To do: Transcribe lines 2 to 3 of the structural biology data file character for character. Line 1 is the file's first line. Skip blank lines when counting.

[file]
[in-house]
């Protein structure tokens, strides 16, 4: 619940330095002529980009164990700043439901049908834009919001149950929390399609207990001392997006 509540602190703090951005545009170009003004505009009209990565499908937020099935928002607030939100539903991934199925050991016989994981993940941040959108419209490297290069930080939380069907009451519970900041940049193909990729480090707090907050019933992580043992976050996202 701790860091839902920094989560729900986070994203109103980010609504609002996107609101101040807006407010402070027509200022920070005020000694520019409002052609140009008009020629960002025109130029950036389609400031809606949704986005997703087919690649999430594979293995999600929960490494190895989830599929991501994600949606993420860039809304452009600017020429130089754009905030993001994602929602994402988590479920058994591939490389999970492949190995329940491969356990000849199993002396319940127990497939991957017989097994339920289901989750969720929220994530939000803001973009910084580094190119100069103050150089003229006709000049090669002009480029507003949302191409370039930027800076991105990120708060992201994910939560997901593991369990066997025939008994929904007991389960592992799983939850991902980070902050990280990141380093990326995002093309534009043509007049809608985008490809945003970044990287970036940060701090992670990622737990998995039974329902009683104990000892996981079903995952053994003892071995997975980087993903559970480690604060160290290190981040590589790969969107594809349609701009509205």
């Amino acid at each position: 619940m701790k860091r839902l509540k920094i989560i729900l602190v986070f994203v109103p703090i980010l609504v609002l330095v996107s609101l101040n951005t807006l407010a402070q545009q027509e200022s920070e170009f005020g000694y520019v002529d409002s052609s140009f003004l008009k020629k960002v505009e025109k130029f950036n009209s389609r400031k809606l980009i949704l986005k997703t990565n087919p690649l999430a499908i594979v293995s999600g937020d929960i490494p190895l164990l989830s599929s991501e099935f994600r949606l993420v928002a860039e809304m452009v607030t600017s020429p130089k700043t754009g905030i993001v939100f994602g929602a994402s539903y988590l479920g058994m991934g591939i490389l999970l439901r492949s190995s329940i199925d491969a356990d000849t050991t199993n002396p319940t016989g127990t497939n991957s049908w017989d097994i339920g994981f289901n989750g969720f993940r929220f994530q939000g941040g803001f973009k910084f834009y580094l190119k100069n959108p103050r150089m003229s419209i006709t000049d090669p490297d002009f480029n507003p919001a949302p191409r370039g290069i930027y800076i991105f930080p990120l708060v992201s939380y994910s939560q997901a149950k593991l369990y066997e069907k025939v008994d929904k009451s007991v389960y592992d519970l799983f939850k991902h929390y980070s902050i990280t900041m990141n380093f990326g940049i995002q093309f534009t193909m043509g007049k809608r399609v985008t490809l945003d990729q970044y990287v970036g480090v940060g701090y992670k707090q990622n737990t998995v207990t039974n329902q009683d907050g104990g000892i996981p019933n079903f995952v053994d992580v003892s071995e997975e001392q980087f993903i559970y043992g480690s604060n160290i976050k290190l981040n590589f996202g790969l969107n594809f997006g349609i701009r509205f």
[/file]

């Protein structure tokens, strides 16, 4: 619940330095002529980009164990700043439901049908834009919001149950929390399609207990001392997006 509540602190703090951005545009170009003004505009009209990565499908937020099935928002607030939100539903991934199925050991016989994981993940941040959108419209490297290069930080939380069907009451519970900041940049193909990729480090707090907050019933992580043992976050996202 701790860091839902920094989560729900986070994203109103980010609504609002996107609101101040807006407010402070027509200022920070005020000694520019409002052609140009008009020629960002025109130029950036389609400031809606949704986005997703087919690649999430594979293995999600929960490494190895989830599929991501994600949606993420860039809304452009600017020429130089754009905030993001994602929602994402988590479920058994591939490389999970492949190995329940491969356990000849199993002396319940127990497939991957017989097994339920289901989750969720929220994530939000803001973009910084580094190119100069103050150089003229006709000049090669002009480029507003949302191409370039930027800076991105990120708060992201994910939560997901593991369990066997025939008994929904007991389960592992799983939850991902980070902050990280990141380093990326995002093309534009043509007049809608985008490809945003970044990287970036940060701090992670990622737990998995039974329902009683104990000892996981079903995952053994003892071995997975980087993903559970480690604060160290290190981040590589790969969107594809349609701009509205």
């Amino acid at each position: 619940m701790k860091r839902l509540k920094i989560i729900l602190v986070f994203v109103p703090i980010l609504v609002l330095v996107s609101l101040n951005t807006l407010a402070q545009q027509e200022s920070e170009f005020g000694y520019v002529d409002s052609s140009f003004l008009k020629k960002v505009e025109k130029f950036n009209s389609r400031k809606l980009i949704l986005k997703t990565n087919p690649l999430a499908i594979v293995s999600g937020d929960i490494p190895l164990l989830s599929s991501e099935f994600r949606l993420v928002a860039e809304m452009v607030t600017s020429p130089k700043t754009g905030i993001v939100f994602g929602a994402s539903y988590l479920g058994m991934g591939i490389l999970l439901r492949s190995s329940i199925d491969a356990d000849t050991t199993n002396p319940t016989g127990t497939n991957s049908w017989d097994i339920g994981f289901n989750g969720f993940r929220f994530q939000g941040g803001f973009k910084f834009y580094l190119k100069n959108p103050r150089m003229s419209i006709t000049d090669p490297d002009f480029n507003p919001a949302p191409r370039g290069i930027y800076i991105f930080p990120l708060v992201s939380y994910s939560q997901a149950k593991l369990y066997e069907k025939v008994d929904k009451s007991v389960y592992d519970l799983f939850k991902h929390y980070s902050i990280t900041m990141n380093f990326g940049i995002q093309f534009t193909m043509g007049k809608r399609v985008t490809l945003d990729q970044y990287v970036g480090v940060g701090y992670k707090q990622n737990t998995v207990t039974n329902q009683d907050g104990g000892i996981p019933n079903f995952v053994d992580v003892s071995e997975e001392q980087f993903i559970y043992g480690s604060n160290i976050k290190l981040n590589f996202g790969l969107n594809f997006g349609i701009r509205f």